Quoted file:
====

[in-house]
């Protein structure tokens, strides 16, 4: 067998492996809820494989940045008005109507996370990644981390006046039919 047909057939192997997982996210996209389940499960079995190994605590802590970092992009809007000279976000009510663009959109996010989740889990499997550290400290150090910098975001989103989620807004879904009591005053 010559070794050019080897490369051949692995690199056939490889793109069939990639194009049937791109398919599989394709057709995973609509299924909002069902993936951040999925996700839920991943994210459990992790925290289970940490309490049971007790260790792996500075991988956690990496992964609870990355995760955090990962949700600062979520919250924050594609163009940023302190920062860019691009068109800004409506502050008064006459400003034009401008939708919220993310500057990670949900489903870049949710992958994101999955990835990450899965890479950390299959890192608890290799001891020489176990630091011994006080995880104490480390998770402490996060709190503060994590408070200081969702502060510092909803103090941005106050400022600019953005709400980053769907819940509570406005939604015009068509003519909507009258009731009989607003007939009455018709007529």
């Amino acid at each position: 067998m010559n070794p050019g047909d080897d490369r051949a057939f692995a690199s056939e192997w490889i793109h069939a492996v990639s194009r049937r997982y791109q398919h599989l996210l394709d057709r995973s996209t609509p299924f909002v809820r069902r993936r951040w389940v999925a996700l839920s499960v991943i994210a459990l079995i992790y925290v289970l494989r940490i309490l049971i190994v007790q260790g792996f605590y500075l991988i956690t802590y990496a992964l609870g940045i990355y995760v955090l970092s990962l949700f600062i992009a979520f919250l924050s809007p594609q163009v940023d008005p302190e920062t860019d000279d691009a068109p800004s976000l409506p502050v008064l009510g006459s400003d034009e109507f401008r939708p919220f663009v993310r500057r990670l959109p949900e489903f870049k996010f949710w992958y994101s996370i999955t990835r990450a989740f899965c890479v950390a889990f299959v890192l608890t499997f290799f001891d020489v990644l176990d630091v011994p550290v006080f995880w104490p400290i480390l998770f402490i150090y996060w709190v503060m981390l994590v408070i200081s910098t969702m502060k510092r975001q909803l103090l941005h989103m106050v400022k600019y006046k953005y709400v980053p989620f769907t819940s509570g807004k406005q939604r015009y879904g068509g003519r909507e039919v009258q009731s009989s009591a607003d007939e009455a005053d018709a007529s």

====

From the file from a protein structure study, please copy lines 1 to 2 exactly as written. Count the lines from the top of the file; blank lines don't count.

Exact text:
[in-house]
């Protein structure tokens, strides 16, 4: 067998492996809820494989940045008005109507996370990644981390006046039919 047909057939192997997982996210996209389940499960079995190994605590802590970092992009809007000279976000009510663009959109996010989740889990499997550290400290150090910098975001989103989620807004879904009591005053 010559070794050019080897490369051949692995690199056939490889793109069939990639194009049937791109398919599989394709057709995973609509299924909002069902993936951040999925996700839920991943994210459990992790925290289970940490309490049971007790260790792996500075991988956690990496992964609870990355995760955090990962949700600062979520919250924050594609163009940023302190920062860019691009068109800004409506502050008064006459400003034009401008939708919220993310500057990670949900489903870049949710992958994101999955990835990450899965890479950390299959890192608890290799001891020489176990630091011994006080995880104490480390998770402490996060709190503060994590408070200081969702502060510092909803103090941005106050400022600019953005709400980053769907819940509570406005939604015009068509003519909507009258009731009989607003007939009455018709007529």